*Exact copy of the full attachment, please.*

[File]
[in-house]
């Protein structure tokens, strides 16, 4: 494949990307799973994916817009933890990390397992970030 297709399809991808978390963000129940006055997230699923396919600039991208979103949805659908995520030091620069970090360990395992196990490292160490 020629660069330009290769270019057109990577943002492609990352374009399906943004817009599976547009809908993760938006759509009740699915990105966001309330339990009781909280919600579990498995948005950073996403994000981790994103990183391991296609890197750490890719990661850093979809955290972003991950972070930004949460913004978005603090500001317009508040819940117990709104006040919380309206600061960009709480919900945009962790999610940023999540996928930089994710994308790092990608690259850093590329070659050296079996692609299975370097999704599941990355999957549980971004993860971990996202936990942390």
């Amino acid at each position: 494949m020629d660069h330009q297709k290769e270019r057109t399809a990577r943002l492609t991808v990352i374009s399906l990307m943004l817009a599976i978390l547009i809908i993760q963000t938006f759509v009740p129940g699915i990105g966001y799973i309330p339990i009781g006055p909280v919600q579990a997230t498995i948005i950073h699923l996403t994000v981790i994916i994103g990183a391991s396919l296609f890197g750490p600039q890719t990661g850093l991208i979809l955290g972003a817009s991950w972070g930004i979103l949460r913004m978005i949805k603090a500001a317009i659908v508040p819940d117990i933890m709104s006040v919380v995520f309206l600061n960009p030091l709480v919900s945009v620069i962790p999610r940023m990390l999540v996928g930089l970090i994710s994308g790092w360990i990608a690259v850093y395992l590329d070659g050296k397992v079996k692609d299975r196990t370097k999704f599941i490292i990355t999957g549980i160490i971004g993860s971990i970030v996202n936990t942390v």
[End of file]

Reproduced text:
[in-house]
């Protein structure tokens, strides 16, 4: 494949990307799973994916817009933890990390397992970030 297709399809991808978390963000129940006055997230699923396919600039991208979103949805659908995520030091620069970090360990395992196990490292160490 020629660069330009290769270019057109990577943002492609990352374009399906943004817009599976547009809908993760938006759509009740699915990105966001309330339990009781909280919600579990498995948005950073996403994000981790994103990183391991296609890197750490890719990661850093979809955290972003991950972070930004949460913004978005603090500001317009508040819940117990709104006040919380309206600061960009709480919900945009962790999610940023999540996928930089994710994308790092990608690259850093590329070659050296079996692609299975370097999704599941990355999957549980971004993860971990996202936990942390």
């Amino acid at each position: 494949m020629d660069h330009q297709k290769e270019r057109t399809a990577r943002l492609t991808v990352i374009s399906l990307m943004l817009a599976i978390l547009i809908i993760q963000t938006f759509v009740p129940g699915i990105g966001y799973i309330p339990i009781g006055p909280v919600q579990a997230t498995i948005i950073h699923l996403t994000v981790i994916i994103g990183a391991s396919l296609f890197g750490p600039q890719t990661g850093l991208i979809l955290g972003a817009s991950w972070g930004i979103l949460r913004m978005i949805k603090a500001a317009i659908v508040p819940d117990i933890m709104s006040v919380v995520f309206l600061n960009p030091l709480v919900s945009v620069i962790p999610r940023m990390l999540v996928g930089l970090i994710s994308g790092w360990i990608a690259v850093y395992l590329d070659g050296k397992v079996k692609d299975r196990t370097k999704f599941i490292i990355t999957g549980i160490i971004g993860s971990i970030v996202n936990t942390v």